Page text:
Oh the The Origin of Sin

(Posted by Joel Beeke)

“Now the serpent was more subtle than any beast of the field which the LORD God had made.” ―Genesis 3:1

Genesis 3 is, perhaps, the most pivotal chapter in Scripture. It is the black chapter of sin because of the entrance of sin into the world (v. 6); the red chapter of atonement because of the first proclamation of the coming Messiah (v. 15), typified in the first blood-shedding (v. 21); and the white chapter of hope because it contains the first confession of faith in Adam’s naming his wife, Eve (v. 20).

Our understanding of Genesis 3 affects our understanding of the rest of biblical revelation. It profoundly affects our understanding of our lives, our radical depravity, our desperate need for the Savior, and our daily experience in a fallen world.

Many of the questions people have about their Christian experience come from a failure to understand the implications of the fall and what it means to live, not in the world as God made it, but in the world as sin spoiled it. Many people try to live as if we are not in a fallen world. Few grasp the gravity and depth of our tragic fall and our dire need for a Savior.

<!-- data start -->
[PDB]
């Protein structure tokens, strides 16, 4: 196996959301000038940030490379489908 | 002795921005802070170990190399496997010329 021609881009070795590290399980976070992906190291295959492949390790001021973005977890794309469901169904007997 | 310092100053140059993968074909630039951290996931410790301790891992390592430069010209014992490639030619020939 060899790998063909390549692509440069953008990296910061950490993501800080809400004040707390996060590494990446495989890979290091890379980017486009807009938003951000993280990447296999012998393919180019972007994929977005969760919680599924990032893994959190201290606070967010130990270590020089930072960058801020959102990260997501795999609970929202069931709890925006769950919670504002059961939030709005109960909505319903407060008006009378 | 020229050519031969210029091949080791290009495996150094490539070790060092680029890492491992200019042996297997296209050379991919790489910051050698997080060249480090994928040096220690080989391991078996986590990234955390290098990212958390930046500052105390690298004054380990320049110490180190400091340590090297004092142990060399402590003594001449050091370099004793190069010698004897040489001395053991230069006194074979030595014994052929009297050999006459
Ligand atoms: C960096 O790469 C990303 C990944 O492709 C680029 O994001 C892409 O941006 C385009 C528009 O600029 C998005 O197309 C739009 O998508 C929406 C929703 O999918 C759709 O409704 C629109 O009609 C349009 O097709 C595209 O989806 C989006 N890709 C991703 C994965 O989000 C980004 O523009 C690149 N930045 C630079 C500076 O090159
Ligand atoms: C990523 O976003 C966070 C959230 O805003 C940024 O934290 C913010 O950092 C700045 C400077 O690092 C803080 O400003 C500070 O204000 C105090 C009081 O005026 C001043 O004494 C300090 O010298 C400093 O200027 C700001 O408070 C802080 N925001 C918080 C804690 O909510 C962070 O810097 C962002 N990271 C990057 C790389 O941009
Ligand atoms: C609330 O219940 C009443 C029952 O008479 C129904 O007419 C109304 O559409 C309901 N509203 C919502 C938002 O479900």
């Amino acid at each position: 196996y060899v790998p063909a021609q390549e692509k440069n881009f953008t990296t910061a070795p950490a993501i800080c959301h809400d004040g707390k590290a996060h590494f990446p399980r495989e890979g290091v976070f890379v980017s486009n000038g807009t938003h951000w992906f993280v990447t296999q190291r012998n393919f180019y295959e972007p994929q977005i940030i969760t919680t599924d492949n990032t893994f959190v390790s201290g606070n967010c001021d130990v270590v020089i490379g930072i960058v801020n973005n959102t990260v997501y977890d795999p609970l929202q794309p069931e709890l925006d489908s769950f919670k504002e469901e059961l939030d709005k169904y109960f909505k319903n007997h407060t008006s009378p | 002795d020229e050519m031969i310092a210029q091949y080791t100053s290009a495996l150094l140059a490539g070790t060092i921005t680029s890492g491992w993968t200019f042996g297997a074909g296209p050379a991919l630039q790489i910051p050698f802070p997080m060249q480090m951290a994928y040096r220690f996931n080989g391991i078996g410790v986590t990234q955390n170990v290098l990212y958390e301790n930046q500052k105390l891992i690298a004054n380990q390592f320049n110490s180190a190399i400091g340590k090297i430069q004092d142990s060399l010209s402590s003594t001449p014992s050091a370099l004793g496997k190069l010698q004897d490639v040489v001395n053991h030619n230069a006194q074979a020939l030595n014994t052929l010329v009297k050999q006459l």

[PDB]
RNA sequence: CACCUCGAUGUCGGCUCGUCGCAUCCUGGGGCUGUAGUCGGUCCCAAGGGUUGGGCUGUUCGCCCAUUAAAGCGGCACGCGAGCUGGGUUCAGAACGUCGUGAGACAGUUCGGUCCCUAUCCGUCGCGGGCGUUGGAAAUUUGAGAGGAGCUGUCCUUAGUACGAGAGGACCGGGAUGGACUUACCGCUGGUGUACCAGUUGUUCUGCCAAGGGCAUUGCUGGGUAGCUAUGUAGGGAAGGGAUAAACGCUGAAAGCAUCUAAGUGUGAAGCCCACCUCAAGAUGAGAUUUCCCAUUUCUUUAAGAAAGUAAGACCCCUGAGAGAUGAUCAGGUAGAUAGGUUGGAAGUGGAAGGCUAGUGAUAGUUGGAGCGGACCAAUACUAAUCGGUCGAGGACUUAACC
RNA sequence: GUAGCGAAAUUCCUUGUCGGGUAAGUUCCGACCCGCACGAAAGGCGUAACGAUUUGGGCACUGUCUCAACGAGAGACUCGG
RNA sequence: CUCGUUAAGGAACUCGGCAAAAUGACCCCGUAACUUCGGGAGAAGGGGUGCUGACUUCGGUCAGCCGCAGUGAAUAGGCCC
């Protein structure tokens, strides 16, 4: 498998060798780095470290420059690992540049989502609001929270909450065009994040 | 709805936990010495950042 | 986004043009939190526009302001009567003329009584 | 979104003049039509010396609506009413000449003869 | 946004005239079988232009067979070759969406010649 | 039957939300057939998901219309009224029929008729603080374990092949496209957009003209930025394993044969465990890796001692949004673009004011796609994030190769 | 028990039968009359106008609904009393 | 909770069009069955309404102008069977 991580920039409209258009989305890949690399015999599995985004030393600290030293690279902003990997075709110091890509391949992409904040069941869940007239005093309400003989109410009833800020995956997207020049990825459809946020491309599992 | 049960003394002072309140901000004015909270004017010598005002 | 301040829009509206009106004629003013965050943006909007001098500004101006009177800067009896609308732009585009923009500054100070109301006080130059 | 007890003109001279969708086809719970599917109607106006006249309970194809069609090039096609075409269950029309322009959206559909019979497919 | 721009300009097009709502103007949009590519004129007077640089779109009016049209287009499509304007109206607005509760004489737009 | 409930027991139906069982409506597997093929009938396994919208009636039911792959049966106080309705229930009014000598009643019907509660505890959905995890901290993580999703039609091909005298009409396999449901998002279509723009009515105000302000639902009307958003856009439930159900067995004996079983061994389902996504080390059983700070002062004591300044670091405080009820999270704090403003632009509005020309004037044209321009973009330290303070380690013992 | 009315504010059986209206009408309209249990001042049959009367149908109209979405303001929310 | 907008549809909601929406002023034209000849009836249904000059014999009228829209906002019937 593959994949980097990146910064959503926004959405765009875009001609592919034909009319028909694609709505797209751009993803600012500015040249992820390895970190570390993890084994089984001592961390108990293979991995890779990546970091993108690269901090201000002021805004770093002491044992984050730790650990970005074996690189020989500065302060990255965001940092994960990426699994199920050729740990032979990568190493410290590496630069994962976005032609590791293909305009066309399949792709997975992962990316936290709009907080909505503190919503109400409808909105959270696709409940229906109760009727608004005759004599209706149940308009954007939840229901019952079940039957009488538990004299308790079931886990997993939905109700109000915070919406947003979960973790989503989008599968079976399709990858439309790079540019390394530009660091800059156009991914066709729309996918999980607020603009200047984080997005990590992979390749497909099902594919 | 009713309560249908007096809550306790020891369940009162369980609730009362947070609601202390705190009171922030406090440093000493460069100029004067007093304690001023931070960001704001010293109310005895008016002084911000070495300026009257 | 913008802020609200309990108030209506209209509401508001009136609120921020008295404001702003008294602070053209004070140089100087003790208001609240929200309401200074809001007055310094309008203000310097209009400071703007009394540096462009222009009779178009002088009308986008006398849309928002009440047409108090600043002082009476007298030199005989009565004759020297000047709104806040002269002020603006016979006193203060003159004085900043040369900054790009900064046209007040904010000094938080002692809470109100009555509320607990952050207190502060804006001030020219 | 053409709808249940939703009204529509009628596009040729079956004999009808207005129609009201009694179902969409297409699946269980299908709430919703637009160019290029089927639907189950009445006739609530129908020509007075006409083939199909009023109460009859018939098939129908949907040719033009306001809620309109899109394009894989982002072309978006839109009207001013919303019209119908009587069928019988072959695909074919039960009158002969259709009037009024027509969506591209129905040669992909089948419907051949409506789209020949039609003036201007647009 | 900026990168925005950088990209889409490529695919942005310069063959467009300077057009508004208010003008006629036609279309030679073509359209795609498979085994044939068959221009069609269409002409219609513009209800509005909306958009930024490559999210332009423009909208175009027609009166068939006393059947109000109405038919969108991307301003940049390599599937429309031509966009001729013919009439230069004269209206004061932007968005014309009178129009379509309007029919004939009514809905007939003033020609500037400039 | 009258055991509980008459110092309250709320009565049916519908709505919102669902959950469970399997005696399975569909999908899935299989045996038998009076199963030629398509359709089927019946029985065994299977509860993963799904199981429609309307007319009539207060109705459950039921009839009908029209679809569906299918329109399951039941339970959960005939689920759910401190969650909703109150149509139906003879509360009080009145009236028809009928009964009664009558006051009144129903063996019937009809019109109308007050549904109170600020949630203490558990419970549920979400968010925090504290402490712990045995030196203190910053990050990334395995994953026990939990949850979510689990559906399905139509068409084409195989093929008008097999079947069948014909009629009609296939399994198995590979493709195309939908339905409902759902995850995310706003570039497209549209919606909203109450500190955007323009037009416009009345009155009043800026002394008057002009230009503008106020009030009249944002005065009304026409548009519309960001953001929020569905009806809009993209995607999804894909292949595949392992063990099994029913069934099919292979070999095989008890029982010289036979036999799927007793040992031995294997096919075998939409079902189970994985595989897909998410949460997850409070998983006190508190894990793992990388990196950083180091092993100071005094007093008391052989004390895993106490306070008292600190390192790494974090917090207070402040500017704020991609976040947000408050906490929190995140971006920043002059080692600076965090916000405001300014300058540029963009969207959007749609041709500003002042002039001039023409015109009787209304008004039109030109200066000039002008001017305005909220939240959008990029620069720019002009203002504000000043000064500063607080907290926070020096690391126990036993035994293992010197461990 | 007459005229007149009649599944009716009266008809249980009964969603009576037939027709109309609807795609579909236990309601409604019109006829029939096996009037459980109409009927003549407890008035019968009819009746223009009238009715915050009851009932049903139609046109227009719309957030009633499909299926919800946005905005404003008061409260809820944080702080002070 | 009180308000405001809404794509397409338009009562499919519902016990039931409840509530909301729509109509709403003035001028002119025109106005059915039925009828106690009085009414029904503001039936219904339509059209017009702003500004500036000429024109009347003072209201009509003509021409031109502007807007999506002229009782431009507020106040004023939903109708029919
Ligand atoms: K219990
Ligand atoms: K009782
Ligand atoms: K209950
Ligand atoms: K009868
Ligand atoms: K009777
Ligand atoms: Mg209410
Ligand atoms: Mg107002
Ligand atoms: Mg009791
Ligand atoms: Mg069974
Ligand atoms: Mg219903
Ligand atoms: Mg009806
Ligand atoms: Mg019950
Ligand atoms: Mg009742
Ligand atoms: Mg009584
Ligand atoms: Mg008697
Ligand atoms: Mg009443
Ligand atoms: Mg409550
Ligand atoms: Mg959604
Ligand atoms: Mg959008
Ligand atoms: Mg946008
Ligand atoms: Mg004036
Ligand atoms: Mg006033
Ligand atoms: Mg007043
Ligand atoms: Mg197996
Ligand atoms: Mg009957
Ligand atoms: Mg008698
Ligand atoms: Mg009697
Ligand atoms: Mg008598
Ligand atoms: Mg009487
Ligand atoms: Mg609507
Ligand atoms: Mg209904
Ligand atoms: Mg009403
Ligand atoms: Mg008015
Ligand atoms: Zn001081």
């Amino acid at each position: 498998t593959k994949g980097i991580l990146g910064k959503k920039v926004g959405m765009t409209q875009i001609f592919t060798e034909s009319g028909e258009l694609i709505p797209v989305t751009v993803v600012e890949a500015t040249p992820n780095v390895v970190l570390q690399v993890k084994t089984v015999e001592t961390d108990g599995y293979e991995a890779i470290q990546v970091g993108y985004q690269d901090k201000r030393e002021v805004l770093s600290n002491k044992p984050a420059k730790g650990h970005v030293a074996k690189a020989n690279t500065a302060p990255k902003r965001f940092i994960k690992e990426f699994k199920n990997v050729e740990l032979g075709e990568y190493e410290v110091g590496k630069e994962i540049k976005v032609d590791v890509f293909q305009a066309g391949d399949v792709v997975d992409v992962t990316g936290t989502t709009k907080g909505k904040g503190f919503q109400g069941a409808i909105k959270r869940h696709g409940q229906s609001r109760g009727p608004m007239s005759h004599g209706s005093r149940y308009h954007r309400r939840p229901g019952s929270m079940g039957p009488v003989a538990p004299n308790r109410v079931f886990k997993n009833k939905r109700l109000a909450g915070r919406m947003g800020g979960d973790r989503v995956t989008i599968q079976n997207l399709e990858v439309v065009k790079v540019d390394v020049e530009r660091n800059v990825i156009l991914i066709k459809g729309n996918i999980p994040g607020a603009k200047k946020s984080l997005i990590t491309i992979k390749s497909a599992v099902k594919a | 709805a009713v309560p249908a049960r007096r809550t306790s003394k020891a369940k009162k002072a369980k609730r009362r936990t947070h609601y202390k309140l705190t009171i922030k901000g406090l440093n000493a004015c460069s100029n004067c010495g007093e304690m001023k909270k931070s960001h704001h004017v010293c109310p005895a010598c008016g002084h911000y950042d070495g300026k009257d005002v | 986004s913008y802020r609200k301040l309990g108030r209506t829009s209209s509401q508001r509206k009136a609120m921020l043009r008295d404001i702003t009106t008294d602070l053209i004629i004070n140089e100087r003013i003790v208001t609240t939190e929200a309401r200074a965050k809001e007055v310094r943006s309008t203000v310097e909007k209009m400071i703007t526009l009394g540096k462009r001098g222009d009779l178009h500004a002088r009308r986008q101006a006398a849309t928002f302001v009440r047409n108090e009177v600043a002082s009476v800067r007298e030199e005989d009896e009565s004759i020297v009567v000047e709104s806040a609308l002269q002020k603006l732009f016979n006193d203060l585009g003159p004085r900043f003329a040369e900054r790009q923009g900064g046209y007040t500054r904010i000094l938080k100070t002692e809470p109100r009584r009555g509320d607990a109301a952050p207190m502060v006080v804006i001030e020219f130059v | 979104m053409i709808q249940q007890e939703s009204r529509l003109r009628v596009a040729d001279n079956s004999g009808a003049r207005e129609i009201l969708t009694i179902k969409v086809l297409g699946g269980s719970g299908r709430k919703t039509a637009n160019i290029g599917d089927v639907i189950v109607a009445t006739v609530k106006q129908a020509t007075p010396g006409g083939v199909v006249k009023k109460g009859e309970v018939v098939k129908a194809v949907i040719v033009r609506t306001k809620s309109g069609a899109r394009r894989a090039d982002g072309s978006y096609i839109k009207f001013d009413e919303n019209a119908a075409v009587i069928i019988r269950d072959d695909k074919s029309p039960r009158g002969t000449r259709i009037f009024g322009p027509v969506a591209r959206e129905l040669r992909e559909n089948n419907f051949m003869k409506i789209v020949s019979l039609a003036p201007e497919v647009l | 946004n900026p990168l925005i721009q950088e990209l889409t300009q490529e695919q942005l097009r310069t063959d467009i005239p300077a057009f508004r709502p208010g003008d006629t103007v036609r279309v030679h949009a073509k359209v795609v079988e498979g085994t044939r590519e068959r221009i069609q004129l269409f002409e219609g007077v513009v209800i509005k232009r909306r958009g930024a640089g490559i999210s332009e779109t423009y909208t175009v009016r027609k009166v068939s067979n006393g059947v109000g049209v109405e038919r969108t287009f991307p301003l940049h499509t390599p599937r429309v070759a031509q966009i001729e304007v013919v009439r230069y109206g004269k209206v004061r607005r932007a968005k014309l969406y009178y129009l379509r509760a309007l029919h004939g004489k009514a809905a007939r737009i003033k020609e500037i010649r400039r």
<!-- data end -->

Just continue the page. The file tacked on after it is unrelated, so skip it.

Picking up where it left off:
Genesis 3 raises the question of how it was possible for sin to enter a beautiful and perfect world that was governed by a man and woman who lived unashamedly naked before God, each other, and all creation (Gen. 2:25).

The answer is that sin entered the world through Satan in the guise of a serpent (Gen. 3:1–5; Rev. 12:9). Though he was one of the highest and brightest angels prior to his fall, Satan (according to Ezek. 28:11–19 and Isa. 14:12–14) seems to have become so preoccupied with his own beauty and glory that he thought he could unseat the God of glory and take His place. When God cast Satan out of heaven, Satan decided to tempt man, the crown of God’s creation, with the very sins that had motivated Satan to fall.

That is as far as we can go in answering the age-old question of where evil came from. Only the sovereign God knows how sin permeated heaven itself in Satan’s rebellion. It is more important for us to understand the nature of sin on earth than to understand the origin of sin in heaven.

Are you convinced of the heinous nature of sin? Are you convicted of the anti-God character of sin? Have you learned to hate sin with all your heart, mind, and strength?


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